But what of the idea that while we are eating the Lord’s Supper, instead of quietly reflecting on the death of Jesus, we need to share with others what that death has meant to us? First, if we read the instructions found in Scripture we find nothing even remotely suggesting the practice. Second, would not my church neighbor be better off considering the inspired testimony of New Testament writers instead of hearing about my subjective experiences? Third, do we not see the potential for confusion when people all over the building (or park) are talking at the same time, even if they are trying to keep their voices down? Wasn’t this addressed in 1 Cor. 14:26-33? Fourth, by what Scriptural authority would women speak during the Lord’s Supper (1 Cor. 14:34-35)?

Anyone who sees anything in this article as a defense of complacency or lukewarmness will have completely missed the point, for there is no excuse for that. But nowhere in Scripture do we find even a hint that one involved in heartfelt singing with others; quietly reflecting on the Lord’s death; studying God’s word by listening to a teacher; listening so as to be able to say amen to a prayer; et al is being a passive spectator who is merely sitting on the premises. It may not be exciting and exhilarating to some, but it’s what the Bible calls worship.

Certainly there are times when complacency sets in and spiritual renewal is necessary, but the need in such times is for greater internal reflection and not more external manipulation. In such times we need to thoughtfully consider what God has done for us and then obey from the heart. The instructions to “Rejoice always, pray without ceasing, in everything give thanks, for this is the will of God in Christ Jesus for you” (1 Thes. 5:16-18) are to be obeyed and can be obeyed no matter the seating arrangements or the size of the container for the fruit of the vine. When with the rational mind we more deeply appreciate what it means to be in Christ and living with the hope of heaven, then all the externals that some seem so determined to change, even at the cost of dividing brethren, will seem insignificant.

If we have become lukewarm, we don’t need to go to the park; instead we need to “be zealous and repent” (Rev. 3:19).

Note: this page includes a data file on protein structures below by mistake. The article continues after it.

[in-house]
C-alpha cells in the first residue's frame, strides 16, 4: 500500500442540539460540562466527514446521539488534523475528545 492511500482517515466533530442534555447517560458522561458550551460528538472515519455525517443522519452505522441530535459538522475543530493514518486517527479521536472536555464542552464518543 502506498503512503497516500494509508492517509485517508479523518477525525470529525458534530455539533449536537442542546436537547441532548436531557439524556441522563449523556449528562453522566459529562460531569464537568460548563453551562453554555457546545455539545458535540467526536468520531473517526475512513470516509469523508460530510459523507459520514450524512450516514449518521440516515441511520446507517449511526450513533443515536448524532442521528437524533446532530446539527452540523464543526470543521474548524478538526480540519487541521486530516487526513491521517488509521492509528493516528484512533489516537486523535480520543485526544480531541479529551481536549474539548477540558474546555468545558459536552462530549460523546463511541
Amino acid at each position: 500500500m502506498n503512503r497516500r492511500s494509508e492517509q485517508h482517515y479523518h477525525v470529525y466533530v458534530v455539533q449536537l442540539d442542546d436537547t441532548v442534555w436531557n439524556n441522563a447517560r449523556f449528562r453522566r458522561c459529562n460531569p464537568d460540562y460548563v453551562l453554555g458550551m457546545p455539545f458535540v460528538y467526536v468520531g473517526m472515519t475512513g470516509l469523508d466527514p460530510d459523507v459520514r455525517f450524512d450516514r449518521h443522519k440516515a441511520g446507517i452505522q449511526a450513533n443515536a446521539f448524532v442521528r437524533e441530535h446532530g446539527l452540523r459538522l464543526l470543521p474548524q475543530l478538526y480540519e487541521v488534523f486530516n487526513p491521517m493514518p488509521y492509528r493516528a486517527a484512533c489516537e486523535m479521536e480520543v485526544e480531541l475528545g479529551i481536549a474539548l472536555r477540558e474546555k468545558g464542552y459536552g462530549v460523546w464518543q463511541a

(All quotes from the New King James Version, copyright 1995, Thomas Nelson Publishing, Inc.)

— Via Articles from the Jones Road church of Christ, Athens, Alabama, January 31, 2017



Help, Don’t Hinder

Greg Gwin

What do you do when you see a fellow Christian make a mistake?  It may be a simple error of judgment, or it could be a more serious blunder – a sin that can potentially send his soul into eternal hell.  What will you do?

Actually there are several options open to you. You could ignore the situation totally. Or you might, in your own mind, ridicule his foolishness.  If you’re a little bolder, you could gossip with others about his error — belittling him as  you do so.  You see, there are a number of things you could do.

But, of course, there is only one thing you should do — there is only one God-ordained course of action.  “He which converteth the sinner from the error of his way shall save a soul from death, and shall hide a multitude of sins” (James 5:20).  “Brethren, if a man be overtaken in a fault, ye which are spiritual, restore such an one in the spirit of meekness, considering thyself, lest thou also be tempted” (Galatians 6:1).

The fact is that we all need the help, encouragement and strengthening that comes from our brethren.  Sadly, too often we do things that hinder rather than help our brother when he is down.

The next time you are confronted with such a situation, remember that — if you want to please God — your choice is already made. If your brother has made a mistake, there can be no ignoring of the problem, no backbiting gossip, no thoughts of ridicule or humiliation. Go to your brother with the help he needs.  Don’t forget that you are certain to need this kind of help in the future, too!

— Via bulletin articles from the Collegevue church of Christ, September 4, 2016

The Steps That Lead to Eternal Salvation

1) Hear the gospel, for that is how faith comes (Rom. 10:17; John 20:30,31).
2) Believe in the deity of Christ (John 8:24; John 3:18).
3) Repent of sins (Luke 13:5; Acts 17:30).
4) Confess faith in Christ (Rom. 10:9,10; Acts 8:36-38).
5) Be baptized in water for the remission of sins (Mark 16:16; Acts 2:38; 22:16; Rom. 6:3,4; Gal. 3:26,27; 1 Pet. 3:21).
6) Continue in the faith, living for the Lord; for, if not, salvation can be lost (Heb. 10:36-39; Rev. 2:10; 2 Pet. 2:20-22).